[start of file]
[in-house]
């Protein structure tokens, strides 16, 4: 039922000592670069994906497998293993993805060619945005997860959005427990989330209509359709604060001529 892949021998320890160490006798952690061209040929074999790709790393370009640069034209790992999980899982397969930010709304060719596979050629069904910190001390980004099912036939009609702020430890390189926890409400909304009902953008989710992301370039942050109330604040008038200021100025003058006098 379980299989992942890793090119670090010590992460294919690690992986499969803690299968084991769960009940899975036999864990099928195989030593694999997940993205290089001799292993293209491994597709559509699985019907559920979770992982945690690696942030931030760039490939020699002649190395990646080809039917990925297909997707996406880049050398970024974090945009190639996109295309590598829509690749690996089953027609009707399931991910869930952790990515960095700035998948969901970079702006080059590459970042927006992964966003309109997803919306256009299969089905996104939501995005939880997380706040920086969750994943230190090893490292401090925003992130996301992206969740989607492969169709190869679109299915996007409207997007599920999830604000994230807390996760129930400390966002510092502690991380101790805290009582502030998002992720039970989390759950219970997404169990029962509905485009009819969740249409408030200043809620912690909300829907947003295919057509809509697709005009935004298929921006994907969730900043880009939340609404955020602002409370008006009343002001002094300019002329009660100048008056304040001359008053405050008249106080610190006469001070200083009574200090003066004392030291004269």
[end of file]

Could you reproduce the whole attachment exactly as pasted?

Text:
[in-house]
């Protein structure tokens, strides 16, 4: 039922000592670069994906497998293993993805060619945005997860959005427990989330209509359709604060001529 892949021998320890160490006798952690061209040929074999790709790393370009640069034209790992999980899982397969930010709304060719596979050629069904910190001390980004099912036939009609702020430890390189926890409400909304009902953008989710992301370039942050109330604040008038200021100025003058006098 379980299989992942890793090119670090010590992460294919690690992986499969803690299968084991769960009940899975036999864990099928195989030593694999997940993205290089001799292993293209491994597709559509699985019907559920979770992982945690690696942030931030760039490939020699002649190395990646080809039917990925297909997707996406880049050398970024974090945009190639996109295309590598829509690749690996089953027609009707399931991910869930952790990515960095700035998948969901970079702006080059590459970042927006992964966003309109997803919306256009299969089905996104939501995005939880997380706040920086969750994943230190090893490292401090925003992130996301992206969740989607492969169709190869679109299915996007409207997007599920999830604000994230807390996760129930400390966002510092502690991380101790805290009582502030998002992720039970989390759950219970997404169990029962509905485009009819969740249409408030200043809620912690909300829907947003295919057509809509697709005009935004298929921006994907969730900043880009939340609404955020602002409370008006009343002001002094300019002329009660100048008056304040001359008053405050008249106080610190006469001070200083009574200090003066004392030291004269």